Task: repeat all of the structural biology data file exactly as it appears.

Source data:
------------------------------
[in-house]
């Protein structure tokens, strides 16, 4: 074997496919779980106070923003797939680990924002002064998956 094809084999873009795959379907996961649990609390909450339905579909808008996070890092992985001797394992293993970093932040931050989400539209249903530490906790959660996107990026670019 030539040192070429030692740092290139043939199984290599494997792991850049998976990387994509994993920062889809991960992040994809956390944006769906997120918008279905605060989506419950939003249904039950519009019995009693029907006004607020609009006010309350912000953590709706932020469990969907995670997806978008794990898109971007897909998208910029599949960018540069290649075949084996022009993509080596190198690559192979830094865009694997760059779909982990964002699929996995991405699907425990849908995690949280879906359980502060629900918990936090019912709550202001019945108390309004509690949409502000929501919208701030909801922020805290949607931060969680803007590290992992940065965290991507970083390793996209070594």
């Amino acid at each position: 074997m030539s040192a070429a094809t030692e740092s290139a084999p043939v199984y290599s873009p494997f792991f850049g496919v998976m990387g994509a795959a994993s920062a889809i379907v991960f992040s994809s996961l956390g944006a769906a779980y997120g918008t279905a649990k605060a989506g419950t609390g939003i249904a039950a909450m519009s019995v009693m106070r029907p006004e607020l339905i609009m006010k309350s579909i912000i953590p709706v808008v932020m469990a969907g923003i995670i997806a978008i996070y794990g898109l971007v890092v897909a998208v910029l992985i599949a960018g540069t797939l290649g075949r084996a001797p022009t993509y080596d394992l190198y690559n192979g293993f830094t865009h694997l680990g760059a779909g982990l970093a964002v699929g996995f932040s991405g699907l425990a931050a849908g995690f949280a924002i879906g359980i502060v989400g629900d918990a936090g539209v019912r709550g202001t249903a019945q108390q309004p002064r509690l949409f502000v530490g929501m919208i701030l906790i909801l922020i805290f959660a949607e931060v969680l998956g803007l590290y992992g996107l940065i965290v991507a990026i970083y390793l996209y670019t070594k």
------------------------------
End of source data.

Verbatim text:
[in-house]
């Protein structure tokens, strides 16, 4: 074997496919779980106070923003797939680990924002002064998956 094809084999873009795959379907996961649990609390909450339905579909808008996070890092992985001797394992293993970093932040931050989400539209249903530490906790959660996107990026670019 030539040192070429030692740092290139043939199984290599494997792991850049998976990387994509994993920062889809991960992040994809956390944006769906997120918008279905605060989506419950939003249904039950519009019995009693029907006004607020609009006010309350912000953590709706932020469990969907995670997806978008794990898109971007897909998208910029599949960018540069290649075949084996022009993509080596190198690559192979830094865009694997760059779909982990964002699929996995991405699907425990849908995690949280879906359980502060629900918990936090019912709550202001019945108390309004509690949409502000929501919208701030909801922020805290949607931060969680803007590290992992940065965290991507970083390793996209070594």
């Amino acid at each position: 074997m030539s040192a070429a094809t030692e740092s290139a084999p043939v199984y290599s873009p494997f792991f850049g496919v998976m990387g994509a795959a994993s920062a889809i379907v991960f992040s994809s996961l956390g944006a769906a779980y997120g918008t279905a649990k605060a989506g419950t609390g939003i249904a039950a909450m519009s019995v009693m106070r029907p006004e607020l339905i609009m006010k309350s579909i912000i953590p709706v808008v932020m469990a969907g923003i995670i997806a978008i996070y794990g898109l971007v890092v897909a998208v910029l992985i599949a960018g540069t797939l290649g075949r084996a001797p022009t993509y080596d394992l190198y690559n192979g293993f830094t865009h694997l680990g760059a779909g982990l970093a964002v699929g996995f932040s991405g699907l425990a931050a849908g995690f949280a924002i879906g359980i502060v989400g629900d918990a936090g539209v019912r709550g202001t249903a019945q108390q309004p002064r509690l949409f502000v530490g929501m919208i701030l906790i909801l922020i805290f959660a949607e931060v969680l998956g803007l590290y992992g996107l940065i965290v991507a990026i970083y390793l996209y670019t070594k």